Saturday, November 26, 2011

Pumpkin Dinner Rolls

Last year at Thanksgiving was the first time Rob and I hosted.  Granted, it was only for us and my mom and brother, but we wanted to put out a nice, traditional, Thanksgiving meal.  That said, I thought it would be a good idea to have fresh dinner rolls to go along with the dinner.  I picked out two recipes: plain biscuits and sweet potato biscuits.  This is one example of how I should NEVER experiment with a new dish as I'm preparing to serve it.  So if you walk away with anything you read here, take this:  ALWAYS experiment in advance to avoid mishaps.

Yes, the biscuits were a disappointment.  They came out OK... except they had no real flavor to them.  And I guess because they were biscuits, they seemed on the heavy side.

Keeping last year's defeat in mind, I decided to make different rolls - and I specifically went for dinner rolls, not biscuits.  I figured dinner rolls would be lighter in general.  As I did last year, I picked out plain rolls and winter squash rolls.  Silly me, I didn't learn my lesson from last year.  On Wednesday night, yes, the night before Thanksgiving, I'm preparing the dough for the new rolls.  At first everything seemed to be fine.  I even sampled the dough and it tasted great.  I was really looking forward to making this with the dinner. 

My plan was to make the dough, allow time for it to rise, knead, then place in the fridge overnight so it could rise again.  Then sometime before dinner the next day I'd roll them into balls and stick them in the oven.  It seemed like a great plan. 


When I took the dough out of the fridge and started rolling dough balls, the dough seemed kinda heavy.  But, I figured they'd bake/cook and come out fine on the other end.  Wrong!

After keeping the rolls in the oven for the exact amount of time the recipe called for, I took them out.  I picked up the first roll and it was as heavy as a hockey puck.  I was dumbfounded.  I split it open and the inside was completely raw.  Rob came by to examine them and he saw how undercooked they were.  He picked them up and made some comment about how they could be used as a weapon.  Right.  Foiled again by stupid bread!

So both Rob and my mom tried assuring me that it's ok to have an Achilles' heel when it came to cooking/baking.  Rolls were clearly mine.  However, I wasn't satisfied to go along with it.  I had to know exactly where I failed.

The next day I set out to make another batch of rolls.  This time I just went with a half batch of Winter Squash Rolls - for which I used pumpkin.

I followed the recipe exactly as it was written.  It had one difference between what I did on Wednesday night and what I was doing then: on Wednesday night after letting the dough rise the first time, I stuck the dough in the fridge.  This time, I allowed the dough to rise (for the second time) at room temperature.  THIS MADE THE ALL THE DIFFERENCE.

This was where I failed the first time.  Apparently sitting in the fridge prevented the dough from rising properly.  What I should have done was allow the dough to sit out and warm up to room temp. then allow it to rise again.  But I didn't.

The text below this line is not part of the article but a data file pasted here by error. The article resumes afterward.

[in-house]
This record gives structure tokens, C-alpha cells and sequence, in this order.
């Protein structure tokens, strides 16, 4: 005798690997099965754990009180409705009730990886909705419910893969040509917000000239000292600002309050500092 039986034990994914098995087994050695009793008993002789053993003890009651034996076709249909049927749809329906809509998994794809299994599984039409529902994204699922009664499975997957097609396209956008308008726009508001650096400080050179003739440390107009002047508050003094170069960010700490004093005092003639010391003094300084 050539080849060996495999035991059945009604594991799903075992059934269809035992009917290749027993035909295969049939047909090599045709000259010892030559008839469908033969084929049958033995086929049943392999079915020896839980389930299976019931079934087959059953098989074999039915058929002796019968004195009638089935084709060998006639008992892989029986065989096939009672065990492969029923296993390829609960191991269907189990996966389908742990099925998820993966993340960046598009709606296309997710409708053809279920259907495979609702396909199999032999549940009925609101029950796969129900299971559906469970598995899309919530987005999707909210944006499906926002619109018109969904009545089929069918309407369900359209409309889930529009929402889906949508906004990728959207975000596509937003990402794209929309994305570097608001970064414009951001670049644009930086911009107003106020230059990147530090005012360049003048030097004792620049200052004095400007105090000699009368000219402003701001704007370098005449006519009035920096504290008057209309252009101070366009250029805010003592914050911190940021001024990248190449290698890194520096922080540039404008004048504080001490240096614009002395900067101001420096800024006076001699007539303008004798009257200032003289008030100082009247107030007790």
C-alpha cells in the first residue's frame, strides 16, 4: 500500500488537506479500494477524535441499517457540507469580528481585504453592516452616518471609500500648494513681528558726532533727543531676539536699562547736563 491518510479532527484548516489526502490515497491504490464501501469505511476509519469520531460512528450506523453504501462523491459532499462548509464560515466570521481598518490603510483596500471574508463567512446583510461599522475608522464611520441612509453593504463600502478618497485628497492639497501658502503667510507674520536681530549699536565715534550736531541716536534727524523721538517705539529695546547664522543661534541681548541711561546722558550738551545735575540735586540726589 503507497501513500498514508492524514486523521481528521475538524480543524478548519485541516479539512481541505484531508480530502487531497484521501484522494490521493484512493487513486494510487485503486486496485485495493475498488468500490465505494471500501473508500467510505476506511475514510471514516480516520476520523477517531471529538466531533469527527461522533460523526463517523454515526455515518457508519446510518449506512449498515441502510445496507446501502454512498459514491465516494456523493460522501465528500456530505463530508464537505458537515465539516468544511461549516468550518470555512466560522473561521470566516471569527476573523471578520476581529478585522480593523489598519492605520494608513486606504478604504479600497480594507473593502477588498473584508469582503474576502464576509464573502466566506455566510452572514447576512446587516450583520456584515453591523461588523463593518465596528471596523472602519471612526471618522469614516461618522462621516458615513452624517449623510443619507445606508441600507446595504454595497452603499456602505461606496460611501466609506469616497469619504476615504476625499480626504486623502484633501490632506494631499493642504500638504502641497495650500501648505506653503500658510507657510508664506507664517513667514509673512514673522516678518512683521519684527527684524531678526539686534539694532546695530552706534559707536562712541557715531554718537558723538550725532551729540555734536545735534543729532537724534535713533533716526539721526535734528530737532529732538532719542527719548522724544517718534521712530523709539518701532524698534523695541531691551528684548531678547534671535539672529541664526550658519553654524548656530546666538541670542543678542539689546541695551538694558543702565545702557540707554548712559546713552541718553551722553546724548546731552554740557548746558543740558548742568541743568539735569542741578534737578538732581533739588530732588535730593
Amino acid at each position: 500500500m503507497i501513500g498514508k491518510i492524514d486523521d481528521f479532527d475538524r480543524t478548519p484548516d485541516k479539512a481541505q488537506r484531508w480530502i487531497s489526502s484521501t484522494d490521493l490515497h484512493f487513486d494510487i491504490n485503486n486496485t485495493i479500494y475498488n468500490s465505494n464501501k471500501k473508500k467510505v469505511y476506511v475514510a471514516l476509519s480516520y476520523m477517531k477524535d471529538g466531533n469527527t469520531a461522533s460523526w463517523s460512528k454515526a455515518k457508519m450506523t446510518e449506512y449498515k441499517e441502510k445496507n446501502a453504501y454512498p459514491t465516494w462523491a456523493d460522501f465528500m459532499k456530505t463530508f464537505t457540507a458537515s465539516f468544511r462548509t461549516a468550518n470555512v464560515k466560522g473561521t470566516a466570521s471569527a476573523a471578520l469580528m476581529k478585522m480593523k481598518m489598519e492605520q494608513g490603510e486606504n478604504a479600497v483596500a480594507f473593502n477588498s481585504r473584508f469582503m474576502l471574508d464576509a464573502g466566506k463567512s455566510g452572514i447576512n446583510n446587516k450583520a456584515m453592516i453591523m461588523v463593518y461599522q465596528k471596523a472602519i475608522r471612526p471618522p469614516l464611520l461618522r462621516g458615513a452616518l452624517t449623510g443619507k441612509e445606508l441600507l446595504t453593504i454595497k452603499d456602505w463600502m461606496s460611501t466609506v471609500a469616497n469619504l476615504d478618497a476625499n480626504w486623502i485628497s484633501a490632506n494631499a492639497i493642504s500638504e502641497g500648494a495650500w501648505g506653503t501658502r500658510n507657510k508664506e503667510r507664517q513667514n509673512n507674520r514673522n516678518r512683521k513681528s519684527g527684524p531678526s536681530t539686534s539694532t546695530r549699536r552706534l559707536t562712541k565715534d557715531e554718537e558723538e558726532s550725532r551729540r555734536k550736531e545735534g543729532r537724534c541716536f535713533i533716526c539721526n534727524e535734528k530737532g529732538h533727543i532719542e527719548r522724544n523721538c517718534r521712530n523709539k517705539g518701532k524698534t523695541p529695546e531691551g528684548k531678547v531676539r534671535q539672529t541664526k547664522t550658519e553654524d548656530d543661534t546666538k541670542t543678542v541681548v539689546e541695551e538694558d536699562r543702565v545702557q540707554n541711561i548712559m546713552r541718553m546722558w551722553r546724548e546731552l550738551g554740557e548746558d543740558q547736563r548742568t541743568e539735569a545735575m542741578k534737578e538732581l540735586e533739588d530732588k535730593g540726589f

Anyhow, I'm thrilled to announce that I can make delicious dinner rolls!

I got the recipe here from


1 1/2 cups cubed winter squash
1 cup scalded milk
2 (.25 ounce) packages active dry yeast
1/2 cup warm water (110 degrees F/45 degrees C)
6 cups all-purpose flour
1/2 cup white sugar
2 teaspoons salt
1/2 cup shortening


Preheat oven to 400 degrees F (200 degrees C). In a small saucepan, cover squash cubes with water. Bring to a boil and cook until tender, about 15 minutes. Drain, cool and mash.               

In a small bowl, dissolve yeast in warm water. In a large bowl, combine 5 cups flour, sugar and salt. Stir in the yeast mixture, shortening, squash and milk. Mix well. Stir in the remaining flour, 1/2 cup at a time, beating well after each addition. When the dough has pulled together, turn it out onto a lightly floured surface and knead until smooth and supple, about 8 minutes. Lightly oil a large bowl, place the dough in the bowl and turn to coat with oil. Cover with a damp cloth and let rise in a warm place until doubled in volume, about 1 hour.

Divide the dough into twelve equal pieces and form into rounds. Place the rounds in a lightly greased 13x9 inch baking pan. Cover with a damp cloth and let rise until doubled in volume, about 30 minutes.

Bake at 400 degrees F (200 degrees C) for 10 to 15 minutes or until golden brown.               


These rolls are fantastic!  As I mentioned above, be sure to follow the directions exactly for allowing the dough to rise or you will end up with winter squash lead balls.

I chose to use pumpkin puree for mine and they were delish.  Generally speaking, I prefer to use either the pureed pumpkin or frozen butternut squash.  Cutting, cleaning and cooking the actual squash is a real pain.  Make your life easier and go for the already pureed stuff.  It will still taste great.

Instead of the shortening, I used real butter, melted down.  When it comes to making breads, I prefer to use real butter instead of Crisco or lard.  I mean...ick. 

Finally, I used an egg wash on the roll.  I took one egg, lightly beaten, and I brushed it over each roll.  It gave the rolls a nice shine. 

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